But on obstinate days, you’re more likely to get one of a small variety of error messages (which are only different because probably focus group studies revealed people are more likely to resort to violence if they hear the exact same message over and over. They all mean the same thing: “My software isn’t properly developed so I can’t always do the one thing that’s my biggest selling point”). Sometimes it’s “I’m sorry. Your device isn’t equipped to do that” or “I’m having trouble communicating with your Harmony Hub,” when she carried out that same command with ease a minute ago and will again if you keep asking. Which is still less frustrating than the many, many, too many times she says sweetly “Okay!” and then does absolutely nothing. I can’t tell you how many times I’ve rebooted her, reset her, reinstalled skills — she still marches mostly to her own drum, and it’s maddening.
(This article claimed over a year ago that Alexa was being trained to sense frustration. They must not be having much success, or else by now mine would perform flawlessly out of sheer terror.)
Very underwhelming performance from Amazon’s flagship product.
She can turn your Blu-ray player on (including changing your TV to the correct input; again, more Harmony than Amazon) but you have to take over from there. She LOVES Roku and will even turn it on by service (e.g. Netflix, Hulu) but you still need the remote to select what you’re watching (however, she can hit pause and play for you, when you catch her in the right mood).
(One thing she can’t do yet is identify songs Shazam-style. THAT would be amazing, Amazon.)
After getting a brief taste of her possibilities (on one unusually good day, when I thought our troubles were behind us), I went a bit mad and ordered a Firestick based on rumors that it would let you request things by title rather than suffering the banality of ever touching a remote again. This was the supremest of disappointments. It worked, sometimes, but if your show was on more than one service she’d always pull up the Amazon option (obviously), which invariably costs money while the same show is included free on Netflix. Nothing will allow you to override this setting (and I’ve looked. For hours). And if the network channel/show you’re asking for from Xfinity is also on Hulu, she tries to force you over there even if you’re not on the Firestick. Extremely annoying.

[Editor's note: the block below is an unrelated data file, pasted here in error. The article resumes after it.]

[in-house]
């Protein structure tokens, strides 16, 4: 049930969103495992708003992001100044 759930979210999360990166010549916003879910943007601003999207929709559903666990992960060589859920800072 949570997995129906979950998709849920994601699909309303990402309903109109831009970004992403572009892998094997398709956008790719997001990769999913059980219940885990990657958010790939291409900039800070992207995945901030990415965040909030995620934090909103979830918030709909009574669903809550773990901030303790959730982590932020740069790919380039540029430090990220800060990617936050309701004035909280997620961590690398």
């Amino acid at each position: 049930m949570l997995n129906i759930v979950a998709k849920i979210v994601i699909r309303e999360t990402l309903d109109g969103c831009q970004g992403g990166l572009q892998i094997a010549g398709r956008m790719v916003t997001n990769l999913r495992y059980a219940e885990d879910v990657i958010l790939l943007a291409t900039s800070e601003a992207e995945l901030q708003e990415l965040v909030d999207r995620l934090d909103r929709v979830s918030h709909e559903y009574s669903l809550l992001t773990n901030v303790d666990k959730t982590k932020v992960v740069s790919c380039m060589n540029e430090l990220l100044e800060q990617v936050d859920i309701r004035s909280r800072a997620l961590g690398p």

But the real dealbreaker was the fact that the Firestick returns to season 1, episode 1 whenever I exit it. Streaming services have had the ability to remember where you left off practically since they were invented (isn’t that a perk of The Cloud?) so I’ve become terribly spoiled and this is unacceptable to me. I’m keeping it in case this gets sorted out. I’m keeping Alexa in case it all gets sorted out. It feels like Amazon is too invested in this technology to NOT get it up to its full (or at least promised) functionality.
(If you have an Alexa and can offer any tips, please feel free. Because on bad days I feel like I’m trying to break a wild bronco. And on REALLY bad days I start to wonder if Ted Kaczynski wasn’t on to something (with the hatred of technology, not the blowing people up).) (Here’s a good place to very briefly address privacy concerns. Yes, Amazon admits there are some. But since I’m not plotting against the government, and if Alexa could one day be a key witness in my murder then I accept those risks.)
Here’s the thing: when Alexa does what she’s supposed to, even something as simple as turning on my TV, it feels more fulfilling than you’d expect. When I ask Alexa to play my VNV Nation station (don’t even have to specify Pandora) and the music starts up and I didn’t even have to be in line-of-sight with her, I feel like I’m in an episode of “Black Mirror.” I feel like goddamn Jean-Luc Picard (“Alexa, tea, Earl Grey, hot”). So I’ll hang in there with you, Amazon. But you have GOT to work out these very big bugs.